Anyway, I could spend about a day looking through the National Stem Centre.  If you’re going to check it out, make sure you have Evernote ready!

# Puzzles I Pretend To Like

I realized after searching through my puzzle collection that I possess many of them, but have completed very few.  This is true of physical puzzles as well as puzzles on paper.  My reasoning: actually doing a puzzle scares the heck out of me because I might not be able to do it.  Ironically, I tell people I like puzzles because what crazy person would have a closet full of puzzles in her classroom if she didn’t love them?  Fortunately, I make no claims to sanity on this blog, but I’d like to get better at actually attempting puzzles.

I came across an app called Puzzlium.  This app highlights a little bit of all of their great puzzle apps, but the one that caught my eye was Puzzle Quizzes.  I was drawn to the short format of these puzzle. It seemed like a good place to start anyway.  Here’s an example:

Now, if you’re looking for a place to start in having students “make viable arguments,” this isn’t necessarily an obvious choice.  But the simplicity of the question coupled with the inviting color scheme lay down a framework that allows all of them to enter the conversation.  I had students who haven’t raised their hand all trimester actively engage in sharing their answers, summarize others, and thoughtfully comment on the arguments of their peers.

This task evolved as the day went on, and my question to my 5th hour class was:

Come up with as many reasons as you can for each of the patterns being the one that does not belong.

Tons of great responses using everything from which colors touched one another to number of blocks in each row/column to perimeter of the total figure.  I’ll bet each student in my 5th hour came up with a different argument.

The question that, of course, I wasn’t able to avoid was “So what’s the right answer?”  I turned that one right back on them.
“what do you THINK the right answer is? Was there one or more arguments that stood out as “better” than the rest?”  The overwhelming response was No.  The arguments given were solid and the instructions were ambiguous.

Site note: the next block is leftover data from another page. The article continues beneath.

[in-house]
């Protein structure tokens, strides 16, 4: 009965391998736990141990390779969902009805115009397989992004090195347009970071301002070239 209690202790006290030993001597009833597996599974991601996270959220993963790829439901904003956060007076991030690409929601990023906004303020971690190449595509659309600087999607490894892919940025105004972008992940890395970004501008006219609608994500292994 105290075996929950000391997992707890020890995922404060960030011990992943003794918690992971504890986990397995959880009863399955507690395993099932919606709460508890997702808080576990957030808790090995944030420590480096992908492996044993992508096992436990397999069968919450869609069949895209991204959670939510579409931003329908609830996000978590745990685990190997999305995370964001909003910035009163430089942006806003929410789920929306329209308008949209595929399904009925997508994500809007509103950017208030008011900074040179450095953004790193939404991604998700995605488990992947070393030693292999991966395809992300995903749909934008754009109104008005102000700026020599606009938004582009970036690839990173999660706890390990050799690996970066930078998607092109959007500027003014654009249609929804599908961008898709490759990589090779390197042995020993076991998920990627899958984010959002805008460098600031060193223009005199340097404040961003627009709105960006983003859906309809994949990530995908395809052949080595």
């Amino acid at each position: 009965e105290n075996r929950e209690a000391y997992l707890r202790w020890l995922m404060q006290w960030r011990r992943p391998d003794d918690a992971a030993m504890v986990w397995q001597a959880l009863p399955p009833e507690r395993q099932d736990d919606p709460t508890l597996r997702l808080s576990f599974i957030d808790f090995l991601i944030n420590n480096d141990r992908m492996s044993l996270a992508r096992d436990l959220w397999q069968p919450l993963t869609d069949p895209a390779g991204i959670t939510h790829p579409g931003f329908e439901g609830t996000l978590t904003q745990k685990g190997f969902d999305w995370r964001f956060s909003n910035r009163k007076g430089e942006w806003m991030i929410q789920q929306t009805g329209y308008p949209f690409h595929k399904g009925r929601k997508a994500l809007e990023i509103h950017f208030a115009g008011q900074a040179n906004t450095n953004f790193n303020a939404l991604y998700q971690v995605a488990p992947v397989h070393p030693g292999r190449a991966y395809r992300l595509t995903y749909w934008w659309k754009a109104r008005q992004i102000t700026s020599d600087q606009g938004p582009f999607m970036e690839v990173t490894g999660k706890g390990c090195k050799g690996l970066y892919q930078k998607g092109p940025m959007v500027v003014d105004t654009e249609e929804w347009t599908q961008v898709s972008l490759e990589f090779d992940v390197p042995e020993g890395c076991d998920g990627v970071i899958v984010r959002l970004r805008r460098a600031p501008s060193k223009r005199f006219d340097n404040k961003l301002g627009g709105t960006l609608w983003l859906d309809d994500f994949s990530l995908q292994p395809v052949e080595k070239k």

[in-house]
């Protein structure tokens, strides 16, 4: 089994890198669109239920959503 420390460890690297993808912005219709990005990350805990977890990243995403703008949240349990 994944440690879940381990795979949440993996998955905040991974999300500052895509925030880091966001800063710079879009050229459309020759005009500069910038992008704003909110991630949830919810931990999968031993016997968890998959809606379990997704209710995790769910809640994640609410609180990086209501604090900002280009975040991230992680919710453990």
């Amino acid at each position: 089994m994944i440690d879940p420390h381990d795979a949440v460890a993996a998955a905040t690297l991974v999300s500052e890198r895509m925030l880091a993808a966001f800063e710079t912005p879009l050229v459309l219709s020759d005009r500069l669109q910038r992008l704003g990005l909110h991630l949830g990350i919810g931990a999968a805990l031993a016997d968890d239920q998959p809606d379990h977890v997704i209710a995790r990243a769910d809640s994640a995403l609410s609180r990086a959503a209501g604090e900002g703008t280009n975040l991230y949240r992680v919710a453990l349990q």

Still, they must know the “right” answer.  I made sure to praise their efforts on constructing and presenting their arguments.  However, here is the “back of the book” answer:

Showing them this seemed to invite the usual, “ha, I was right and you were wrong” mentality.  Maybe next time I’ll resist their pleas and stick with all of them believing they were right.

If you’re decently competent in the area of probability, you might know that your chances of winning fall below things like “death from a vending machine” and “having identical quadruplets.”  This doesn’t stop many people from playing.  I think playing the lottery is more about the chance to dream of what our lives would be like with that much money rather than actually believing we could win.

In the UK, the lottery consists of picking 6 numbers between 1 and 49.  Any player to match all 6 numbers is the grand prize winner.  The chances of this are certainly astronomically low.  A fun question to ask a class of students:  If we bought a lottery ticket for every different combination of 6 numbers to ensure we’d win, how high would that stack of tickets reach?

In the task Do You Feel Lucky, Nrich tackles the idea of evaluating advice given on raising your chances of winning this seemingly impossible lottery. Students are asked to comment on the validity of the advice given and one in particular caught my eye:

When picking lottery numbers, choose numbers that sum between 100 and 200 because the total is rarely outside this range.

Whoa.  There are so many ways we could evaluate the validity of that claim.  So I sent my students off to the races. Most of them wanted to use a random integer selector and then gather the data from the class’s trials.

GeoGebra Results:

Lots for them to talk about here.  Lots of questions for them to ask as well.  Does the range seem too wide?  Do we have enough trials?  What do we make of the dip in the middle?  Should we change the bar graph to have different class sizes?  Would a box plot have been more appropriate?  What about the descriptive statistics?  Would those help us out?

I’m hoping next year to extend this into more of a class activity rather than an impromptu discussion.